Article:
I'm speaking about authors who use Native imagery in their writing. Specifically, I'm talking about Cassie Edwards, who writes romance fiction, purchased---presumably---by librarians, teachers, and moms across the country. She is, in fact, regarded as one of the top ten best-selling writers of this genre. She's written two series in which the hunk is a savage Indian. Literally, one of her Indian-themed series is called "The Savage Indian" series.
She's been in the news this past week. Media scrutiny began with a blog that listed, side by side, excerpts from one of her books, with excerpts from other books. In comparing the two sets of excerpts, the blogger calls them "Startling and Eerie Similarities." The AP picked up the story, and today's NY Times has it, too.
Here's an excerpt from the NY Times article:
In the novel “Shadow Bear,” published by Signet in 2007, the bloggers said a reader was able to find lines that appear to have come, with little or no modification, from a few sources, though mostly from a novel, “Land of the Spotted Eagle” by Luther Standing Bear, and an article about black-footed ferrets from Defenders of Wildlife magazine.It is outrageous, of course, and plenty of folks are pretty steamed about it. She is far from the first to do this, however, to books written by Native people.
Children's book author Ann Rinaldi did something akin to this in her book My Heart is on the Ground. Myself and several of my colleagues wrote an extended essay about that book. The first essay appeared in Rethinking Schools. and later on in Multicultural Review, and Multicultural Education. A longer critique is at the Oyate site, and if you wish to compare passages Rinaldi used with the writings of others, read '"Literary License" or "Muted Plagiarism?"' She, too, used Luther Standing Bear's writing.
Questionable use of sources aside, Edwards' books are best sellers, but they're dangerous in this way. She does some research, enough to be able to introduce plots that hook the reader with a semblance of authenticity.
For example, the heroine in one of her books is the daughter of an anthropologist who works for the Smithsonian. He's out west to gather information about Indians before they vanish. That activity did, in fact, take place. The Smithsonian sent people out west to collect information, under the notion that Indians were about to vanish. So, Edwards has a hook.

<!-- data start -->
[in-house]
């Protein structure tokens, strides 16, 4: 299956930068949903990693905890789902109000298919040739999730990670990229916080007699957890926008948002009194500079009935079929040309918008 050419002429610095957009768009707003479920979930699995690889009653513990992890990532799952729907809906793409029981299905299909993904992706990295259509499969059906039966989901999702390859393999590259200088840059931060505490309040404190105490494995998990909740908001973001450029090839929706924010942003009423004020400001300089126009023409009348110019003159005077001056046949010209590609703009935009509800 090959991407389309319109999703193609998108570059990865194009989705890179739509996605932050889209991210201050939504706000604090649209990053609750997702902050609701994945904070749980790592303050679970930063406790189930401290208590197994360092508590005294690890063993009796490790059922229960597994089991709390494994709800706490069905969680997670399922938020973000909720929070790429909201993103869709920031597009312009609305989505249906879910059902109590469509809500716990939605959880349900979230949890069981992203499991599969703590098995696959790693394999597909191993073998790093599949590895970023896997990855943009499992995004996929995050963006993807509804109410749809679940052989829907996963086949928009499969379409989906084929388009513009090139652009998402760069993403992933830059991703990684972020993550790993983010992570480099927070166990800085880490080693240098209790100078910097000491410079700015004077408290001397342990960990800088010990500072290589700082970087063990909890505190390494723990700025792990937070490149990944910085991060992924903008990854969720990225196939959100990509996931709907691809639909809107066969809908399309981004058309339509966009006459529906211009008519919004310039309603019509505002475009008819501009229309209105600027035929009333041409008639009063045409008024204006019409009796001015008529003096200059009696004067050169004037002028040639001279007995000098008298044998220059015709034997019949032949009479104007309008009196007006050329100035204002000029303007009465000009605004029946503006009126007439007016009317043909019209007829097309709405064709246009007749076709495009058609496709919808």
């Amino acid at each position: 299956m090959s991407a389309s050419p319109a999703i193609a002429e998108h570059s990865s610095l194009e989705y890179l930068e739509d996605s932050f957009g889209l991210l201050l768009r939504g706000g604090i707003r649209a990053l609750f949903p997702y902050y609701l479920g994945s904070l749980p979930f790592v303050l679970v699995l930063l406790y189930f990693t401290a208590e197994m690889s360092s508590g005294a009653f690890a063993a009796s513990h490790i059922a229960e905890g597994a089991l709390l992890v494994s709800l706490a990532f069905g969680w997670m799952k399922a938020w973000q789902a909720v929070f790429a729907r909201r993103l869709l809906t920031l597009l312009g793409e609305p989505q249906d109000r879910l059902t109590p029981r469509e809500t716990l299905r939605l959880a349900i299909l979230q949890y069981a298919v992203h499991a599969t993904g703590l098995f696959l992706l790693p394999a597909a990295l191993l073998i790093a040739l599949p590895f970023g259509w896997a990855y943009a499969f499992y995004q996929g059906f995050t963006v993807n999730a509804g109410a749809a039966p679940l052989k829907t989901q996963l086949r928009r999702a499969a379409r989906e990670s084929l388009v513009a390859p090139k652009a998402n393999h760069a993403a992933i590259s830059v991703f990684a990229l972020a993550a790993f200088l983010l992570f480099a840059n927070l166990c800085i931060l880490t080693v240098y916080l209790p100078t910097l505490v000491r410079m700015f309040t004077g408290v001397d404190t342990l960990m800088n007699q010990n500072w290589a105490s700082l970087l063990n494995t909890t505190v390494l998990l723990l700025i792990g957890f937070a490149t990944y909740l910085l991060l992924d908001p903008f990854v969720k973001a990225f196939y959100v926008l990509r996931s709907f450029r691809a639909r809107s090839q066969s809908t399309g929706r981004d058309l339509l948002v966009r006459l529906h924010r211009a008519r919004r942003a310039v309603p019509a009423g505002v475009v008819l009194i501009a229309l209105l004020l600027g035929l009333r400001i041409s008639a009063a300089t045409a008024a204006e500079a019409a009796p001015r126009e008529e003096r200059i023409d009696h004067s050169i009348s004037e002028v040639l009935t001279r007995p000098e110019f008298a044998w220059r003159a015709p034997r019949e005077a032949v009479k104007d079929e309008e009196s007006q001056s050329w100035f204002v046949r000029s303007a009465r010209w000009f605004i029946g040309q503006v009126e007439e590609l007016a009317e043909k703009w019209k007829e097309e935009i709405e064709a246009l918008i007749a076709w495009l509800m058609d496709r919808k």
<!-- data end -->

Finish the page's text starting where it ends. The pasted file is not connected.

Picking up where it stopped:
Now we're learning, according to the news reports, she's using material from Native and non-Native sources to flesh out her stories. If she acknowledged her sources, that could be seen as a good strategy.
However! The stories themselves are so deeply enmeshed and woven with romantic, tragic, stereotypical characters, that the novels work towards strengthening and affirming the readers mistaken ideas about who American Indians were and are.
What is troubling is that some (most?) of Edwards' fans buy books for children. And, they likely draw on their "knowledge" about Indians to make their choices. Hence, it is hard to interrupt the sales of children's books filled with stereotypical imagery. In short, Edwards success feeds the on-going creation and consumption of stereotypical children's books about American Indians.
With Edwards writing for the adult market and Rinaldi writing for the children's market, all of us are caught in a destructive cycle that must be stopped. Every reader, Native and non-Native, from babies to elders, should learn that American Indians are not mere figments of the past, but people of today who live lives much like any-American.
It is likely that many who read this will object to my criticism of Ann Rinaldi, a favorite in the children's writing community. Some will be moved to defend her. Poor Ann Rinaldi.
To which I reply "Really? How about all those kids who read her book and think they've learned something or gained insight to American Indians? How about feeling some outrage on their behalf?"
If you've got Rinaldi's My Heart is on the Ground in your library, pull it. Throw it away, or, use it in a critical media lesson.